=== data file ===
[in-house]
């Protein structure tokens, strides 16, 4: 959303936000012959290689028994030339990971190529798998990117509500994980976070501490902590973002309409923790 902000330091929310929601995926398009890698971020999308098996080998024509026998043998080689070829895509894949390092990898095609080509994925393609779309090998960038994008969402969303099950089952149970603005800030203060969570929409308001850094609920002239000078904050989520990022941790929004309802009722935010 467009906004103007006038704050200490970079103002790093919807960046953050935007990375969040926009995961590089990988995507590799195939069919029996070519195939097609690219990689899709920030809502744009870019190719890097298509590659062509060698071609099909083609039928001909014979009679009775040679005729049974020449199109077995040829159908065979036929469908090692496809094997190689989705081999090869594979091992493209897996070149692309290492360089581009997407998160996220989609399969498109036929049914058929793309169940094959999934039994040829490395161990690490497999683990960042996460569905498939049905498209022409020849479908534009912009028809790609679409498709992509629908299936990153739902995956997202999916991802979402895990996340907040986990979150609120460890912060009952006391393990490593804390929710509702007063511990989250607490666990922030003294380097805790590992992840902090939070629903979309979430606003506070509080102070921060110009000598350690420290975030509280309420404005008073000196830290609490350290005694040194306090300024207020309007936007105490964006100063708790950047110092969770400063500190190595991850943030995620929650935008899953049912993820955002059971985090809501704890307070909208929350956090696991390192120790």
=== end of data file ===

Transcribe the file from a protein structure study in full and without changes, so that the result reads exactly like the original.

[in-house]
């Protein structure tokens, strides 16, 4: 959303936000012959290689028994030339990971190529798998990117509500994980976070501490902590973002309409923790 902000330091929310929601995926398009890698971020999308098996080998024509026998043998080689070829895509894949390092990898095609080509994925393609779309090998960038994008969402969303099950089952149970603005800030203060969570929409308001850094609920002239000078904050989520990022941790929004309802009722935010 467009906004103007006038704050200490970079103002790093919807960046953050935007990375969040926009995961590089990988995507590799195939069919029996070519195939097609690219990689899709920030809502744009870019190719890097298509590659062509060698071609099909083609039928001909014979009679009775040679005729049974020449199109077995040829159908065979036929469908090692496809094997190689989705081999090869594979091992493209897996070149692309290492360089581009997407998160996220989609399969498109036929049914058929793309169940094959999934039994040829490395161990690490497999683990960042996460569905498939049905498209022409020849479908534009912009028809790609679409498709992509629908299936990153739902995956997202999916991802979402895990996340907040986990979150609120460890912060009952006391393990490593804390929710509702007063511990989250607490666990922030003294380097805790590992992840902090939070629903979309979430606003506070509080102070921060110009000598350690420290975030509280309420404005008073000196830290609490350290005694040194306090300024207020309007936007105490964006100063708790950047110092969770400063500190190595991850943030995620929650935008899953049912993820955002059971985090809501704890307070909208929350956090696991390192120790």